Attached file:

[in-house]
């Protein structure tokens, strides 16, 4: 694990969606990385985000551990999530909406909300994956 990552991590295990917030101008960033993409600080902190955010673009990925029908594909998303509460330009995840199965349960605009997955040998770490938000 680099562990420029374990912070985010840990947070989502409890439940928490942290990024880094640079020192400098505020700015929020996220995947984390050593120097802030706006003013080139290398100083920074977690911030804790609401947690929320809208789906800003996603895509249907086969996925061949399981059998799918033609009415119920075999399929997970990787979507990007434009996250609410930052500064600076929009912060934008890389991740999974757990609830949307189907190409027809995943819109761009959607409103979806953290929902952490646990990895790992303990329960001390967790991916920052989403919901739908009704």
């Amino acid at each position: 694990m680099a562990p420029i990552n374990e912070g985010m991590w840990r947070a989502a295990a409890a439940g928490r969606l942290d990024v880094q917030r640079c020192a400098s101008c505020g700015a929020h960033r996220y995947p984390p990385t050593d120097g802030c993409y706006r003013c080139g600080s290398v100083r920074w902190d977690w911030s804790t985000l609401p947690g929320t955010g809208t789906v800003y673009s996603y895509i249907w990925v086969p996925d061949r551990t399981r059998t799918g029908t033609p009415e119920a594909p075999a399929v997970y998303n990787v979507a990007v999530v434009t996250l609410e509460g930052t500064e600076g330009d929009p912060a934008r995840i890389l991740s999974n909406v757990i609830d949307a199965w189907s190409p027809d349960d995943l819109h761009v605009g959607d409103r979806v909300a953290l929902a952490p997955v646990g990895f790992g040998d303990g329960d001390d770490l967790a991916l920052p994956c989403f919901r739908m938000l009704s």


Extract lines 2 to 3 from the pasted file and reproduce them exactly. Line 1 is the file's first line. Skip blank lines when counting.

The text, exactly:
């Protein structure tokens, strides 16, 4: 694990969606990385985000551990999530909406909300994956 990552991590295990917030101008960033993409600080902190955010673009990925029908594909998303509460330009995840199965349960605009997955040998770490938000 680099562990420029374990912070985010840990947070989502409890439940928490942290990024880094640079020192400098505020700015929020996220995947984390050593120097802030706006003013080139290398100083920074977690911030804790609401947690929320809208789906800003996603895509249907086969996925061949399981059998799918033609009415119920075999399929997970990787979507990007434009996250609410930052500064600076929009912060934008890389991740999974757990609830949307189907190409027809995943819109761009959607409103979806953290929902952490646990990895790992303990329960001390967790991916920052989403919901739908009704």
């Amino acid at each position: 694990m680099a562990p420029i990552n374990e912070g985010m991590w840990r947070a989502a295990a409890a439940g928490r969606l942290d990024v880094q917030r640079c020192a400098s101008c505020g700015a929020h960033r996220y995947p984390p990385t050593d120097g802030c993409y706006r003013c080139g600080s290398v100083r920074w902190d977690w911030s804790t985000l609401p947690g929320t955010g809208t789906v800003y673009s996603y895509i249907w990925v086969p996925d061949r551990t399981r059998t799918g029908t033609p009415e119920a594909p075999a399929v997970y998303n990787v979507a990007v999530v434009t996250l609410e509460g930052t500064e600076g330009d929009p912060a934008r995840i890389l991740s999974n909406v757990i609830d949307a199965w189907s190409p027809d349960d995943l819109h761009v605009g959607d409103r979806v909300a953290l929902a952490p997955v646990g990895f790992g040998d303990g329960d001390d770490l967790a991916l920052p994956c989403f919901r739908m938000l009704s």